RM: I think IndyCar benefitted greatly worldwide from Alonso (two million watched his IMS test online) but I don’t think there was a way to quantify what the total numbers were for the month of May. Mansell was easier to calibrate because of all the F1 journos who covered him at Indy and during the season, but IndyCar’s biggest challenge isn’t selling F1 champs that dabble in Indy cars – it’s marketing its full-time American drivers in North America.

Q: I love and respect you, but you are all wrong. You keep wondering why IndyCar isn’t popular when it has the best racing in the world, besides Phoenix. Just a few years ago everyone was all-in on different aero packages to make the cars look different. We wanted a difference. Now, all of a sudden, we have to go spec for price and competitiveness. What does it take to satisfy this crowd? When I was a kid going to the 1967 Indy 500, I wasn’t going because it was extremely competitive, I went because I loved A.J. Foyt, and there were all kinds of crazy cars to look at,and it was the fastest thing going. It’s not the tracks, it’s the cars!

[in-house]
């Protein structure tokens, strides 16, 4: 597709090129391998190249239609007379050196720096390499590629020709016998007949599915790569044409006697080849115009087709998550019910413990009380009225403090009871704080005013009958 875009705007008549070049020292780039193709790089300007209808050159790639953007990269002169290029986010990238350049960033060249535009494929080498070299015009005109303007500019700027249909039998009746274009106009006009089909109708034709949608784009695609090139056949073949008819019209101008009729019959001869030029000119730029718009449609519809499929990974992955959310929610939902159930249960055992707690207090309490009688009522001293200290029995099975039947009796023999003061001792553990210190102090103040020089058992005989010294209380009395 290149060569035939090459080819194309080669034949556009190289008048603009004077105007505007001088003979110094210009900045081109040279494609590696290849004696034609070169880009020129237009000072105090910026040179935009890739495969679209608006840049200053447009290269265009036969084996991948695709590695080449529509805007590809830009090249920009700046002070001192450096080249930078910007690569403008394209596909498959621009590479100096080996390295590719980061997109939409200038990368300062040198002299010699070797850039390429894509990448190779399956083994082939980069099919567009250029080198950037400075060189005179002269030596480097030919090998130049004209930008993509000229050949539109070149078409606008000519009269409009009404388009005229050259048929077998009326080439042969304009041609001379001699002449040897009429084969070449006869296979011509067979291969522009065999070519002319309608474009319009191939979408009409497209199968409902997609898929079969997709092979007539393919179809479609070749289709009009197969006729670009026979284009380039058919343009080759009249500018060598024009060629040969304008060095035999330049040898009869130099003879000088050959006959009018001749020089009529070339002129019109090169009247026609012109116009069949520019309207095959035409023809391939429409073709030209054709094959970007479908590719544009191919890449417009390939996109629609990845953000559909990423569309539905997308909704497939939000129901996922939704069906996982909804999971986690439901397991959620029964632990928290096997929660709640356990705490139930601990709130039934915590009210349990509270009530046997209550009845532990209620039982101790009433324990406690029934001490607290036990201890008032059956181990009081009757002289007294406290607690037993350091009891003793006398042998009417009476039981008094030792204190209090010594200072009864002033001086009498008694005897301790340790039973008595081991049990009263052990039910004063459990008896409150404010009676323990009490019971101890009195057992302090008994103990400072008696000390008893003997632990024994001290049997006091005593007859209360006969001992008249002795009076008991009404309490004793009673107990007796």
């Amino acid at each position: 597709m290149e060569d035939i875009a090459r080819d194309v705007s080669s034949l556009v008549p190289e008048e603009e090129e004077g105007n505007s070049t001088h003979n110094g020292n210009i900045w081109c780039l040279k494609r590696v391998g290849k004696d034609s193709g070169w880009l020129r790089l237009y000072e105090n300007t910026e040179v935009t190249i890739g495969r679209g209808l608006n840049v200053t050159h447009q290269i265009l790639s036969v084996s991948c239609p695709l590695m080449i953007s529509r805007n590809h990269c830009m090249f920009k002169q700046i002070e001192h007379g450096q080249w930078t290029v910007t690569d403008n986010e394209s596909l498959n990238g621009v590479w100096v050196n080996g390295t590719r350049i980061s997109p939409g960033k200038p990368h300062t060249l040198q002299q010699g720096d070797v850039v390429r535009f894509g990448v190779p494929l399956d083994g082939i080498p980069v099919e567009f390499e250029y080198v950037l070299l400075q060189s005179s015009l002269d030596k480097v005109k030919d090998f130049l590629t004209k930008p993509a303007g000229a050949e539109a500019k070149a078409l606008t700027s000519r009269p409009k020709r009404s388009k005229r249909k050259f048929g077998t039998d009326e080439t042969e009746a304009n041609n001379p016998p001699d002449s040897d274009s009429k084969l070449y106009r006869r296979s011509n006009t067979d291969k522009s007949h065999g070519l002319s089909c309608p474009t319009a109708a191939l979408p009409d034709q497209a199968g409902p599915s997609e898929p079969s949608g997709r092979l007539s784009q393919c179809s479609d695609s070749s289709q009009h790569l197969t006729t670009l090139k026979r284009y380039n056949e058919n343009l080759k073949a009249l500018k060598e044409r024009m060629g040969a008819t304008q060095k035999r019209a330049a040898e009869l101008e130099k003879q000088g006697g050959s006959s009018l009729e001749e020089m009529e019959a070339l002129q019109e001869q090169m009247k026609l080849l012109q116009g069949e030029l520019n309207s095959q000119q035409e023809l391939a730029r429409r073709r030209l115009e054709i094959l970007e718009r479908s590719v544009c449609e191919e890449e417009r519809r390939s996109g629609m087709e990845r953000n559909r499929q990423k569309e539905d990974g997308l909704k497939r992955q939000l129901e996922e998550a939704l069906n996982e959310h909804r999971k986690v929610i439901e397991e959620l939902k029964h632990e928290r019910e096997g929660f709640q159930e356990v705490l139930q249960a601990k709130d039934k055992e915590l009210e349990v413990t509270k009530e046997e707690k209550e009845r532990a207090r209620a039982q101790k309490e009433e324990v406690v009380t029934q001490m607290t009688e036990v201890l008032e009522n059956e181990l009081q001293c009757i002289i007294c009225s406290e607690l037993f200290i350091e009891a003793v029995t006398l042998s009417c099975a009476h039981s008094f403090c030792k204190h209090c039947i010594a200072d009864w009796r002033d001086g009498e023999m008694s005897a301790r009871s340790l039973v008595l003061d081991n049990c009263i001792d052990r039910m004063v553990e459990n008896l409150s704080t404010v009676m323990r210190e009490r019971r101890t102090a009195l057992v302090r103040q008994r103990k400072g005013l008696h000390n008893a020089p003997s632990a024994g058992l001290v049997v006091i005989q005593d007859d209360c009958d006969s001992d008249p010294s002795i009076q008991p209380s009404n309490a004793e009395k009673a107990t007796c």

People don’t care if it’s competitive if all the cars look the same. NASCAR is popular because you have a bunch of lame brains that don’t understand real racing. They just want to root for one certain driver or brand. I don’t know how people watch those races. I DVR, and fastforward yellow to pit stop to yellow until the end. I watch every lap of an IndyCar race still. They just intrigue me more every lap. I’m sad about the present condition of IndyCar. I still love it. I spend every moment I can at practice, in the garage area, and qualifications at Indy every year. When I retire next year, I plan to follow as many races I can, God willing. Lord help our sport! Where’s the Duke Tumato when we need him?

Tim B.

RM: I know a lot of us older types miss those great days of Indy innovation, but I’m not really sure it would make much difference today in terms of how many people watch or attend. I always argue with A.J. when he says Indy made him and I differ: no, I came to Indy to watch you and Rufus and Mario and Herk. The cars were part of the lure, but the drivers were my hook. And the speeds. But since everything is spec nowadays, the close racing is all we’ve got to promote, and that doesn’t seem to be enough.